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  • Three Basic Steps of Service-Learning

Academic Service-Learning

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  • Three Basic Steps of Service-Learning 

    Step 1

    Planning and Preparation: Answering the "why" and "how" of Service-Learning

    It is important that students perform service that is meaningful to them. Involving them in this step contributes to meaningful service.

    • Students should receive specific information about agencies that offer meaningful opportunities including:
      • the function of the agency
      • community needs this agency meets
      • the days and hours the agency is open
      • the duties that they will perform
    • Students should be informed on how service learning will function within their classroom.
    • Students will be informed of their responsibilities (i.e., recording hours, informing agency when they are unable to keep scheduled hours, transportation, etc.)
    • Students will form goals that they would like to achieve in their service learning experience.

    Step 2

    Meaningful Service: Asking the Question of Service-Learning

    This step is the actual performance of community service. At this time students should be contemplating how their classroom education applies to their community service and asking themselves:

    • Is my agency meeting real community needs?
    • Am I a team member? Does my agency involve me in the decision and goal making process?
    • Is my work challenging and meaningful either to the agency and/or to society?
    • How effective is the operation of the agency?
    • What classroom knowledge can I apply to my community service?
    • What am I learning from my community service that applies to my education?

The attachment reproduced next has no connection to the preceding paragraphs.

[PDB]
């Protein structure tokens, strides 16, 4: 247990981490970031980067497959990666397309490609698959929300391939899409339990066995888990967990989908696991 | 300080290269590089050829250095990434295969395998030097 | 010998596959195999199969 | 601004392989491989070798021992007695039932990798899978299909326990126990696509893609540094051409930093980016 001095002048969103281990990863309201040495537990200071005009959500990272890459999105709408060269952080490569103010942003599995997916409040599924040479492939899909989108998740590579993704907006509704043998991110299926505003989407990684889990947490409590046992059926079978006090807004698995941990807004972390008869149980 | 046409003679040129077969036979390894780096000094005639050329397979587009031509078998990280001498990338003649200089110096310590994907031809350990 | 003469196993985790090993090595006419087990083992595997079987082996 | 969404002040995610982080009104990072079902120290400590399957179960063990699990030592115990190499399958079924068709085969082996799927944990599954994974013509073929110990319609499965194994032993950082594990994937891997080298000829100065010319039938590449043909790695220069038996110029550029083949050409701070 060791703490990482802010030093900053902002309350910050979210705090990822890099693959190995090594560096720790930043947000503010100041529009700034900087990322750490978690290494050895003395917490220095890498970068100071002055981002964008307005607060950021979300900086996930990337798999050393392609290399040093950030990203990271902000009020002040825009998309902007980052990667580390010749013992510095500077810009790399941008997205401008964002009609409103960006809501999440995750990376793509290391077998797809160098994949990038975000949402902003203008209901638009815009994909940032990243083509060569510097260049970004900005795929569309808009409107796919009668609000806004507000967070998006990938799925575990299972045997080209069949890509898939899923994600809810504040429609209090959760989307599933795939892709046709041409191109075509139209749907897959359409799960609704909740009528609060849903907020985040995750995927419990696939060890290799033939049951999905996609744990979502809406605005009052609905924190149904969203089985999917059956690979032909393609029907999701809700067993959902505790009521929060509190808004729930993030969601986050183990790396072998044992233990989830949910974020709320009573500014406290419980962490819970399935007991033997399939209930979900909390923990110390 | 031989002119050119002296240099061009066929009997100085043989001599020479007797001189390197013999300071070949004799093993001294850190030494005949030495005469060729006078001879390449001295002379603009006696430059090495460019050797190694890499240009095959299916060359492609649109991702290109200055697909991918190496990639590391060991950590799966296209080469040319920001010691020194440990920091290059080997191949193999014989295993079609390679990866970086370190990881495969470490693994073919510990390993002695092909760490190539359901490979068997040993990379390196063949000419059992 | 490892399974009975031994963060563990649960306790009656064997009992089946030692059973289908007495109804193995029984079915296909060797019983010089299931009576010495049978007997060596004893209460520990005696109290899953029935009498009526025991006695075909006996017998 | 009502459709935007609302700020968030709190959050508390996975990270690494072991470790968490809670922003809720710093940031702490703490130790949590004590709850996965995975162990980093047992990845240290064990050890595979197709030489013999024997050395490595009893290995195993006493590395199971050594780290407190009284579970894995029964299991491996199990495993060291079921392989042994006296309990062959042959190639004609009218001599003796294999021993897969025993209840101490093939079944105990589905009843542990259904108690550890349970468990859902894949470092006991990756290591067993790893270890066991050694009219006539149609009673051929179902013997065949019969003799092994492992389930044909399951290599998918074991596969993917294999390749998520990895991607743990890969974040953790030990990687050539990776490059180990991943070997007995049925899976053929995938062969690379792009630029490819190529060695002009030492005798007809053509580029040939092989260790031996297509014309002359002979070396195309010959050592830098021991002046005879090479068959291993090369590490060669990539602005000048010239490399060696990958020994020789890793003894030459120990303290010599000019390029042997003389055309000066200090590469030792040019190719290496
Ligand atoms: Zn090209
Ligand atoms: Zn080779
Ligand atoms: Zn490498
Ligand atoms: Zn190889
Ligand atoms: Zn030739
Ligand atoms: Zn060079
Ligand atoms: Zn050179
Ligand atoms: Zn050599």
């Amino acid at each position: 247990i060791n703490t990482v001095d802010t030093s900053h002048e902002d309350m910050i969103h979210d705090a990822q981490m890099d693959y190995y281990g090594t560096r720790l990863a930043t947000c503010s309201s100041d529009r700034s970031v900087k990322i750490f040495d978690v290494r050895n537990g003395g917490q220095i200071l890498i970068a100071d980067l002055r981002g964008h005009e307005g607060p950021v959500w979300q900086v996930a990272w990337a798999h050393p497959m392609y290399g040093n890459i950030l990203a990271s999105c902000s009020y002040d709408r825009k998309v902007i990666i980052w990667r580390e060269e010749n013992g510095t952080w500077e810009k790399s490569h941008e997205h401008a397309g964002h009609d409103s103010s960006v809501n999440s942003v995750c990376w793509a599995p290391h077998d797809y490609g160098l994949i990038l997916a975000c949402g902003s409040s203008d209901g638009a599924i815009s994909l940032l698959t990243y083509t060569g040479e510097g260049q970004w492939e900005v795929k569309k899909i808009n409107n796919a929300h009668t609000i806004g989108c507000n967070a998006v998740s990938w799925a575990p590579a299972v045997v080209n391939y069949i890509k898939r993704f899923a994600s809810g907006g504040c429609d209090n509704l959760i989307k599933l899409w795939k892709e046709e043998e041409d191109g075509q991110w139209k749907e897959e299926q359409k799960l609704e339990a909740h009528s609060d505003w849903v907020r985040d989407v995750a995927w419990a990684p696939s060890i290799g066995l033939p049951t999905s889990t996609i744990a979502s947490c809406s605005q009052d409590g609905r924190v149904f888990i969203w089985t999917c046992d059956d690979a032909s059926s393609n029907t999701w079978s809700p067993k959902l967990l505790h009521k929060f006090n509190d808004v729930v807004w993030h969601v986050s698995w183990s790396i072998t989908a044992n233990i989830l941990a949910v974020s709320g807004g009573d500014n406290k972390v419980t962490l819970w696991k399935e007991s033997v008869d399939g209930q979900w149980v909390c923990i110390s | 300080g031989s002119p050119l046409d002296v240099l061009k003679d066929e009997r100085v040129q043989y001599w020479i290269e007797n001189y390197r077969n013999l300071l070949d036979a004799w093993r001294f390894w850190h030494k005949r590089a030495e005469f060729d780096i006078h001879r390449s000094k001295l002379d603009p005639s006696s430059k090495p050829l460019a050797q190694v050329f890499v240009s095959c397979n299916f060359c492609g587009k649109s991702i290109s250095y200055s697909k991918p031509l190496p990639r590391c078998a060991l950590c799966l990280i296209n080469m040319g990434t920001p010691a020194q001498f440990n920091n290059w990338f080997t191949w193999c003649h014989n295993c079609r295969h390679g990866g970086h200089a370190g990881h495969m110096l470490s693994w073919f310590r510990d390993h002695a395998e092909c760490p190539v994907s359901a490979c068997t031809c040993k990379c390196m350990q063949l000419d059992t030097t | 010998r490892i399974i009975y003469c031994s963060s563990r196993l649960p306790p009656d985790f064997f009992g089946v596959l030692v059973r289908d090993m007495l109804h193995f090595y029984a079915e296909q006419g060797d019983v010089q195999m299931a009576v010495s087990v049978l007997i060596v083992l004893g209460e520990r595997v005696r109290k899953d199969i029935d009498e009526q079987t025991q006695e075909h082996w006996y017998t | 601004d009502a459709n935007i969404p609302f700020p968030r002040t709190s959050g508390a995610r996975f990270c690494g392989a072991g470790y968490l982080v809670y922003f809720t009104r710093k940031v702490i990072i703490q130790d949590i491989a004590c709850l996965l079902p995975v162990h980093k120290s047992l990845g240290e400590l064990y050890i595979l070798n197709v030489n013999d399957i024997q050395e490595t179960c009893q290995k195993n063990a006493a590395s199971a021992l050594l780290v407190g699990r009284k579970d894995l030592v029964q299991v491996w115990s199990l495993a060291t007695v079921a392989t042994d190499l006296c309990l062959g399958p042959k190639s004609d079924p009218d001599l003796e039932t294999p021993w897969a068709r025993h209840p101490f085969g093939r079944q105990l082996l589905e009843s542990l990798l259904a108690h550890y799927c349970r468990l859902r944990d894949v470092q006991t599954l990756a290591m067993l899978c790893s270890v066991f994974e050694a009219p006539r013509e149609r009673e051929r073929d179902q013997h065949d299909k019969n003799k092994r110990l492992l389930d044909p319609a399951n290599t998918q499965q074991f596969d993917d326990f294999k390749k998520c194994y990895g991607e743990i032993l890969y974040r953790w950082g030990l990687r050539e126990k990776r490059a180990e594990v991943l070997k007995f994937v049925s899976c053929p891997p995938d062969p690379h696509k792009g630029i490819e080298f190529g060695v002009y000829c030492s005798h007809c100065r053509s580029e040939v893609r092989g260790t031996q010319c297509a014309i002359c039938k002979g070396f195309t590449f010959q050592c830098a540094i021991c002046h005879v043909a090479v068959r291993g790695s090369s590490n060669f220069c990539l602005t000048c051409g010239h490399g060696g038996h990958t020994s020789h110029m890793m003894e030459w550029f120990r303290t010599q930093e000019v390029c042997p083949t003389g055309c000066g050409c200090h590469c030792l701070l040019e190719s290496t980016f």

• What social or personal skills am I developing (either improving familiar or learning new skills)?

    Aside from these questions, students should be reevaluating the goals they had made in Step 1 and adjusting them accordingly.

    Step 3

    Structured Reflection: Evaluating the Outcomes and Benefits of Service-Learning

    This is perhaps the most valuable component of service-learning. Structured reflection allows the student to evaluate the meaningfulness of his/her experience. At this point, students should:

    • Problem-solve specific situations or issues they may have.
    • Be aware of any biases or misconceptions they may have.
    • Be able to apply their classroom knowledge to real-life situations.
    • Have a sense of belonging to their community.
    • Evaluate how commitment to citizenship promotes on-going education and vice-versa.

    There are many ways one can structure the reflection process. Note that this process must be academically acceptable in order for service learning to be an educational tool. Journaling and small- or large-group discussion are among the most favored methods of reflection, but there are many others to choose from:

    1. Photo/Slide presentation
    2. Oral presentation
    3. Instructor-student conferences
    4. Case Studies
    5. Essay or research paper